SMITH: If you look at the ABS data which traditionally makes a division, or a distinction, between what it describes as those people in managerial positions and those people in non-managerial positions, and for the purposes of AWAs the managerial positions are, in the main, mining company highly paid employees or managers and senior public servants. The managerial positions, the ABS data shows, that they do quite well, but non-managerial positions, the ABS data shows, that they do quite badly.
JOURNALIST: Against what benchmark?
SMITH: Against the benchmark of people on either awards or collective agreements. I’m happy to stand corrected on the detail but I think the most recent set of ABS data, for example, says that for non-managerial positions they work six per cent longer hours for five per cent worse pay.
JOURNALIST: Mr Beazley, in terms of what you’d wind back and what you wouldn’t, what about unfair dismissals? Do you think small businesses (inaudible) than the 100 employee rule need greater flexibility? What would you do to those changes if you were elected?
BEAZLEY: You simply cannot wholesale make people easier to sack. I mean, what you’ve got here is a three-pronged approach: weaken the capacity of people to bargain for decent wages and conditions; weaken the independent umpire; make people easier to sack. The three of these things working together mean that you’ve got no power, no weight, no capacity to negotiate in the system. That’s the whole point of this exercise that the Government is going through.
So, for unfair dismissals which is part of that process, we think that we have put forward reasonably alternatives to it. The reasonable alternative would mean that unfair dismissal cases would be taken at the place of work so the bosses didn’t have to shut down the workplace for the course of the hearing of that before the IRC and would have the IRC come to them, if you like, rather than them have to go to the IRC. We’ve said, too, that lawyers would not be permitted to take these cases on the basis of a success outcome for a fee. They’d actually have to charge a fee. Now, you do those things. You eliminate the capacity by and large of unjust things being taken against the employer by a recalcitrant employee. But this is throwing the baby out with the bathwater.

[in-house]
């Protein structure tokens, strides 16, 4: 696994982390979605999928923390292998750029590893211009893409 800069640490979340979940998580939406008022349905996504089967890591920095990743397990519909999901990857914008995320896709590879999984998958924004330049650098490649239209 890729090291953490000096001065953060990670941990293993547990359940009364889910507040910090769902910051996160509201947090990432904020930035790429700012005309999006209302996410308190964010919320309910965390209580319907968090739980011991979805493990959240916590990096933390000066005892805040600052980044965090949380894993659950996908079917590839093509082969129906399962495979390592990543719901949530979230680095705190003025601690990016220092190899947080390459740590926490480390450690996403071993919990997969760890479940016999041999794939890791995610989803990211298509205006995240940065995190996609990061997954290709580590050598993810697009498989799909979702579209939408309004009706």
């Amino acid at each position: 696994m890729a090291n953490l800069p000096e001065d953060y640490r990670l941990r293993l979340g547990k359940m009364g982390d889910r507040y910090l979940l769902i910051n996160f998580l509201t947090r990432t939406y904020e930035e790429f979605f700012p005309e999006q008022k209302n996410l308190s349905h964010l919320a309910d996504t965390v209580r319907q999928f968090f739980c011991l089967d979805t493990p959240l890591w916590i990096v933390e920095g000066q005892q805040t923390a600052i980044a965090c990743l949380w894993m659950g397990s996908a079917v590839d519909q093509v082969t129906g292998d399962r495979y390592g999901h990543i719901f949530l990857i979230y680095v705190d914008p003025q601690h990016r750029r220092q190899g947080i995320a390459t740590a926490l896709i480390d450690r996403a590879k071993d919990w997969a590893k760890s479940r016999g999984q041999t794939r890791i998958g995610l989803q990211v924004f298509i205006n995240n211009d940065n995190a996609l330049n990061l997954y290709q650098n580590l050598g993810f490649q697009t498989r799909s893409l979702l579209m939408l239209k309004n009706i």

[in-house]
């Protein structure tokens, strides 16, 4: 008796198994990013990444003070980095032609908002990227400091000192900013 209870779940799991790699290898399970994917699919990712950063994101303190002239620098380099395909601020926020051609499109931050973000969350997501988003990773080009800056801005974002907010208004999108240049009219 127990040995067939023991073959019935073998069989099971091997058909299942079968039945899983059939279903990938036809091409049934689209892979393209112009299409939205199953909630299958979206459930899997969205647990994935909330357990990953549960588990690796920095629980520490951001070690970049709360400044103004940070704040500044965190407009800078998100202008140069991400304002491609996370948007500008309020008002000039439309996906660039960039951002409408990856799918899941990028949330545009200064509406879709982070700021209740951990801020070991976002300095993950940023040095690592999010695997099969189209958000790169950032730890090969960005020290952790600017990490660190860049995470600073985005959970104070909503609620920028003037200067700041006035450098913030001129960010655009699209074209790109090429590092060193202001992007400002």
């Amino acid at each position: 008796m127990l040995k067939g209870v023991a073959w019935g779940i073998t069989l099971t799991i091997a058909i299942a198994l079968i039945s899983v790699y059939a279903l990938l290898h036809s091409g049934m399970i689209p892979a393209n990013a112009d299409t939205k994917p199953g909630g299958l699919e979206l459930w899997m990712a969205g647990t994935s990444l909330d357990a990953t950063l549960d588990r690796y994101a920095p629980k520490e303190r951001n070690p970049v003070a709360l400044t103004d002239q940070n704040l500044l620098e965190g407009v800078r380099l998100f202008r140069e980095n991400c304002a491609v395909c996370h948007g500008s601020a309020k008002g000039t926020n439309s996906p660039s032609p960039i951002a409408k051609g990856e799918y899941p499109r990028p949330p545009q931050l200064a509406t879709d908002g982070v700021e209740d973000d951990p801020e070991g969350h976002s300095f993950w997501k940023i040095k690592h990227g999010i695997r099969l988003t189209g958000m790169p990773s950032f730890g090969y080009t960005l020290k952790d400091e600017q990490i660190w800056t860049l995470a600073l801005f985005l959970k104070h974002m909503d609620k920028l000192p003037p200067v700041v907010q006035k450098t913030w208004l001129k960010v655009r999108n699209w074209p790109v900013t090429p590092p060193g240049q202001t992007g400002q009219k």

JOURNALIST: So, would a Beazley Labor Government commit to repealing legislation that would exempt businesses with up to 100 employees from unfair dismissal laws?
BEAZLEY: We would go through wholesale change in this legislation, wholesale change to its basis. We don’t agree with this law at all. And in relation to unfair dismissals, we would put in place the things that we believed, not the things that the Government believes.
JOURNALIST: You did promise some years ago massive changes, or substantial changes, to the Government’s tax reforms and in practice once that was bedded down that became an impractical concept of the election after that. Isn’t there a danger that the same thing will happen with the industrial relations changes?
BEAZLEY: Absolutely none. This is very different. What you say about things like the GST is quite true. When, ultimately, if they succeed in selling Telstra, it’ll be true about that as well. Yes, governments can create – that’s why you don’t want to elect governments you don’t like – but governments can create in all practical terms, situations which are irreversible.
But the battle for decent and fair working conditions is a battle which has lasted since the day the Labor Party was founded. We were founded for these reasons: to protect ordinary Australians in the workplace, that’s why we were founded. Sometimes we’ve succeeded when we’ve been in office and sometimes our opponents have come in and pared back the things that we have done. So, this is part of an ongoing struggle by the Labor Party. If this legislation is passed in the Parliament, as I expect it will, it’ll be another episode in the Labor Party’s century-old struggle for decency for ordinary Australian families. We will have absolutely no compunction about walking into the next election campaign with a wholesale series of changes to this to protect the rights of our people.
JOURNALIST: The Prime Minister says that these laws will (inaudible) higher wages and even more jobs and in a healthy economy he’s got a point, hasn’t he?